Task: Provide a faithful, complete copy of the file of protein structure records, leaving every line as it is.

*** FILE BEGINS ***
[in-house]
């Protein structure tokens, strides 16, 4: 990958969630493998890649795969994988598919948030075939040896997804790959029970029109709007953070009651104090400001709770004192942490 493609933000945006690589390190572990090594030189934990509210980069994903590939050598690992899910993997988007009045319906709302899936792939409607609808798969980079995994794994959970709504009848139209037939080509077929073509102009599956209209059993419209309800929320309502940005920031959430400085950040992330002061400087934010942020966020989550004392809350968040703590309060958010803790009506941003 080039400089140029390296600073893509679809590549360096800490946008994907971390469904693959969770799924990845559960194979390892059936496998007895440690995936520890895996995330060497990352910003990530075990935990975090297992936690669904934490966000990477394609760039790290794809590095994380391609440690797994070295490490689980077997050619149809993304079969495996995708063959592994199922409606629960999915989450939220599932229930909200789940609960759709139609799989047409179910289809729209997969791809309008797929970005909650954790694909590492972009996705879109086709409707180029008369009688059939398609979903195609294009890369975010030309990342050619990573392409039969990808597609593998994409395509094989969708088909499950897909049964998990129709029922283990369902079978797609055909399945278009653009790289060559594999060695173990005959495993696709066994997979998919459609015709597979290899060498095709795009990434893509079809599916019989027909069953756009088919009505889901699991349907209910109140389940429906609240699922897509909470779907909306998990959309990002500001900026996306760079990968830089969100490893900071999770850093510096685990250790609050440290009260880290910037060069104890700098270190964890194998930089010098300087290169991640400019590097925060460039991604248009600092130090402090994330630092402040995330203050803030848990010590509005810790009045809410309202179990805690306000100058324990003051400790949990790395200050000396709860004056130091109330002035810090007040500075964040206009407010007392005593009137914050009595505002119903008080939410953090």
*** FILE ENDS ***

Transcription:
[in-house]
């Protein structure tokens, strides 16, 4: 990958969630493998890649795969994988598919948030075939040896997804790959029970029109709007953070009651104090400001709770004192942490 493609933000945006690589390190572990090594030189934990509210980069994903590939050598690992899910993997988007009045319906709302899936792939409607609808798969980079995994794994959970709504009848139209037939080509077929073509102009599956209209059993419209309800929320309502940005920031959430400085950040992330002061400087934010942020966020989550004392809350968040703590309060958010803790009506941003 080039400089140029390296600073893509679809590549360096800490946008994907971390469904693959969770799924990845559960194979390892059936496998007895440690995936520890895996995330060497990352910003990530075990935990975090297992936690669904934490966000990477394609760039790290794809590095994380391609440690797994070295490490689980077997050619149809993304079969495996995708063959592994199922409606629960999915989450939220599932229930909200789940609960759709139609799989047409179910289809729209997969791809309008797929970005909650954790694909590492972009996705879109086709409707180029008369009688059939398609979903195609294009890369975010030309990342050619990573392409039969990808597609593998994409395509094989969708088909499950897909049964998990129709029922283990369902079978797609055909399945278009653009790289060559594999060695173990005959495993696709066994997979998919459609015709597979290899060498095709795009990434893509079809599916019989027909069953756009088919009505889901699991349907209910109140389940429906609240699922897509909470779907909306998990959309990002500001900026996306760079990968830089969100490893900071999770850093510096685990250790609050440290009260880290910037060069104890700098270190964890194998930089010098300087290169991640400019590097925060460039991604248009600092130090402090994330630092402040995330203050803030848990010590509005810790009045809410309202179990805690306000100058324990003051400790949990790395200050000396709860004056130091109330002035810090007040500075964040206009407010007392005593009137914050009595505002119903008080939410953090």